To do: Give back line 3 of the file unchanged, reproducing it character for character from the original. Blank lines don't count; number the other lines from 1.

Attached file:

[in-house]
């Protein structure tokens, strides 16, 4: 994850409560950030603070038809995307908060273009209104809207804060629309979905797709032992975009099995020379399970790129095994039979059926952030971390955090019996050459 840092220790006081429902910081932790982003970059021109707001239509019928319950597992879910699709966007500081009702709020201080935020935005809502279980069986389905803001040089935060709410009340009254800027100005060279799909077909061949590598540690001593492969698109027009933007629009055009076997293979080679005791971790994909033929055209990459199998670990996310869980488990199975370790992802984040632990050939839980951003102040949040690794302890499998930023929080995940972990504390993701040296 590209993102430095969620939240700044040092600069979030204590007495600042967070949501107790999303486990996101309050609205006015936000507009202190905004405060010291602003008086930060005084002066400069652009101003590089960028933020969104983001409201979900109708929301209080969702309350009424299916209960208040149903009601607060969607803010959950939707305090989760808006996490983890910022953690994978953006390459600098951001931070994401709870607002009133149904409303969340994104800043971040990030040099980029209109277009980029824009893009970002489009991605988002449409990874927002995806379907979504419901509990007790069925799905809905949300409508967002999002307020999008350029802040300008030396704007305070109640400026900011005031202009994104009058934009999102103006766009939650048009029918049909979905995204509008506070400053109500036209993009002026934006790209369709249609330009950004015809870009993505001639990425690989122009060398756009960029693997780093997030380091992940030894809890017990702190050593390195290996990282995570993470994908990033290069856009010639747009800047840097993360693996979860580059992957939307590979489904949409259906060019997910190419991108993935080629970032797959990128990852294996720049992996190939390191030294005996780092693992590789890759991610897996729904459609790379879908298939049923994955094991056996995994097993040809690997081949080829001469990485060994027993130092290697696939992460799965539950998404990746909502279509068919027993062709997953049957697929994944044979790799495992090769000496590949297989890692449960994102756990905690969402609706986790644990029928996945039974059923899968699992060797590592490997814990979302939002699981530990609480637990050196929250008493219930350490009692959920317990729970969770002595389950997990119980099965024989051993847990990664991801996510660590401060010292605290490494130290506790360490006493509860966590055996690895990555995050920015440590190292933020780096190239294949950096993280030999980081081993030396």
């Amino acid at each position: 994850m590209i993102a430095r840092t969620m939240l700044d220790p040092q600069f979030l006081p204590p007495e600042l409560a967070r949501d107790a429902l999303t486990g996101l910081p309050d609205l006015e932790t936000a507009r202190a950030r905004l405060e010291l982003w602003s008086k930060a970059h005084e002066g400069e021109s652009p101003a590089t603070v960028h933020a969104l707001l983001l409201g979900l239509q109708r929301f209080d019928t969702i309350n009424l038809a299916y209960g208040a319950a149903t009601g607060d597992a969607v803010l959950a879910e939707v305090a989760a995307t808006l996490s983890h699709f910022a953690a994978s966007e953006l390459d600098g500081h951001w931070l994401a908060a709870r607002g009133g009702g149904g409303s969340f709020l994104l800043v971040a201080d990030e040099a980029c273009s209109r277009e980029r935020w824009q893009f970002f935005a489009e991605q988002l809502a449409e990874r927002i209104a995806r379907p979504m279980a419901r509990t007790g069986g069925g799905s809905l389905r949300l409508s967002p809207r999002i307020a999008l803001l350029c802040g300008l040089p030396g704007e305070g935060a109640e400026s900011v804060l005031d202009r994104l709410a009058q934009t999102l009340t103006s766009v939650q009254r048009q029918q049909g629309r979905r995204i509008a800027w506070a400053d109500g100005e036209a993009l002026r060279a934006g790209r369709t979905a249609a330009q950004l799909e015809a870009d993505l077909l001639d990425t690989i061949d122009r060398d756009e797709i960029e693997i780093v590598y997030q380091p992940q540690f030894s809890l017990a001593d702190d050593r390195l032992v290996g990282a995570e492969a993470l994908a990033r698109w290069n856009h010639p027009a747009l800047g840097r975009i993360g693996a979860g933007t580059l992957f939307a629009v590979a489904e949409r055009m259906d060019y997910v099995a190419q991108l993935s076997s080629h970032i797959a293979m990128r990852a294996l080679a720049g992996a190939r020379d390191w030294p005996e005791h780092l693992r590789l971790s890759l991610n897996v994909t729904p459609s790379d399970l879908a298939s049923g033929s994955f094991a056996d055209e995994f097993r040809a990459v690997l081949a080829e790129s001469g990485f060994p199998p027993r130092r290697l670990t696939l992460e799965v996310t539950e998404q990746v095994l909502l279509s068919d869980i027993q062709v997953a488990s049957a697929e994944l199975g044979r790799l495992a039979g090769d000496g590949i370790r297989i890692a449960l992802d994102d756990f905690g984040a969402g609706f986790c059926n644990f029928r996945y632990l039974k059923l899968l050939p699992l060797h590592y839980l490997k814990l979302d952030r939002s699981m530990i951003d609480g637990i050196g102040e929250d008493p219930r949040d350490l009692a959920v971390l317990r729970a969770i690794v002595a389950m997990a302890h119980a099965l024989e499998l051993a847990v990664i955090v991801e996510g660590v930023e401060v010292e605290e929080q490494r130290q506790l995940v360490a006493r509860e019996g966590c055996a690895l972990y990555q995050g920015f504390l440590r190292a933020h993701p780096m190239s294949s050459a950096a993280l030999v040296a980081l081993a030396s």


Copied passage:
């Amino acid at each position: 994850m590209i993102a430095r840092t969620m939240l700044d220790p040092q600069f979030l006081p204590p007495e600042l409560a967070r949501d107790a429902l999303t486990g996101l910081p309050d609205l006015e932790t936000a507009r202190a950030r905004l405060e010291l982003w602003s008086k930060a970059h005084e002066g400069e021109s652009p101003a590089t603070v960028h933020a969104l707001l983001l409201g979900l239509q109708r929301f209080d019928t969702i309350n009424l038809a299916y209960g208040a319950a149903t009601g607060d597992a969607v803010l959950a879910e939707v305090a989760a995307t808006l996490s983890h699709f910022a953690a994978s966007e953006l390459d600098g500081h951001w931070l994401a908060a709870r607002g009133g009702g149904g409303s969340f709020l994104l800043v971040a201080d990030e040099a980029c273009s209109r277009e980029r935020w824009q893009f970002f935005a489009e991605q988002l809502a449409e990874r927002i209104a995806r379907p979504m279980a419901r509990t007790g069986g069925g799905s809905l389905r949300l409508s967002p809207r999002i307020a999008l803001l350029c802040g300008l040089p030396g704007e305070g935060a109640e400026s900011v804060l005031d202009r994104l709410a009058q934009t999102l009340t103006s766009v939650q009254r048009q029918q049909g629309r979905r995204i509008a800027w506070a400053d109500g100005e036209a993009l002026r060279a934006g790209r369709t979905a249609a330009q950004l799909e015809a870009d993505l077909l001639d990425t690989i061949d122009r060398d756009e797709i960029e693997i780093v590598y997030q380091p992940q540690f030894s809890l017990a001593d702190d050593r390195l032992v290996g990282a995570e492969a993470l994908a990033r698109w290069n856009h010639p027009a747009l800047g840097r975009i993360g693996a979860g933007t580059l992957f939307a629009v590979a489904e949409r055009m259906d060019y997910v099995a190419q991108l993935s076997s080629h970032i797959a293979m990128r990852a294996l080679a720049g992996a190939r020379d390191w030294p005996e005791h780092l693992r590789l971790s890759l991610n897996v994909t729904p459609s790379d399970l879908a298939s049923g033929s994955f094991a056996d055209e995994f097993r040809a990459v690997l081949a080829e790129s001469g990485f060994p199998p027993r130092r290697l670990t696939l992460e799965v996310t539950e998404q990746v095994l909502l279509s068919d869980i027993q062709v997953a488990s049957a697929e994944l199975g044979r790799l495992a039979g090769d000496g590949i370790r297989i890692a449960l992802d994102d756990f905690g984040a969402g609706f986790c059926n644990f029928r996945y632990l039974k059923l899968l050939p699992l060797h590592y839980l490997k814990l979302d952030r939002s699981m530990i951003d609480g637990i050196g102040e929250d008493p219930r949040d350490l009692a959920v971390l317990r729970a969770i690794v002595a389950m997990a302890h119980a099965l024989e499998l051993a847990v990664i955090v991801e996510g660590v930023e401060v010292e605290e929080q490494r130290q506790l995940v360490a006493r509860e019996g966590c055996a690895l972990y990555q995050g920015f504390l440590r190292a933020h993701p780096m190239s294949s050459a950096a993280l030999v040296a980081l081993a030396s």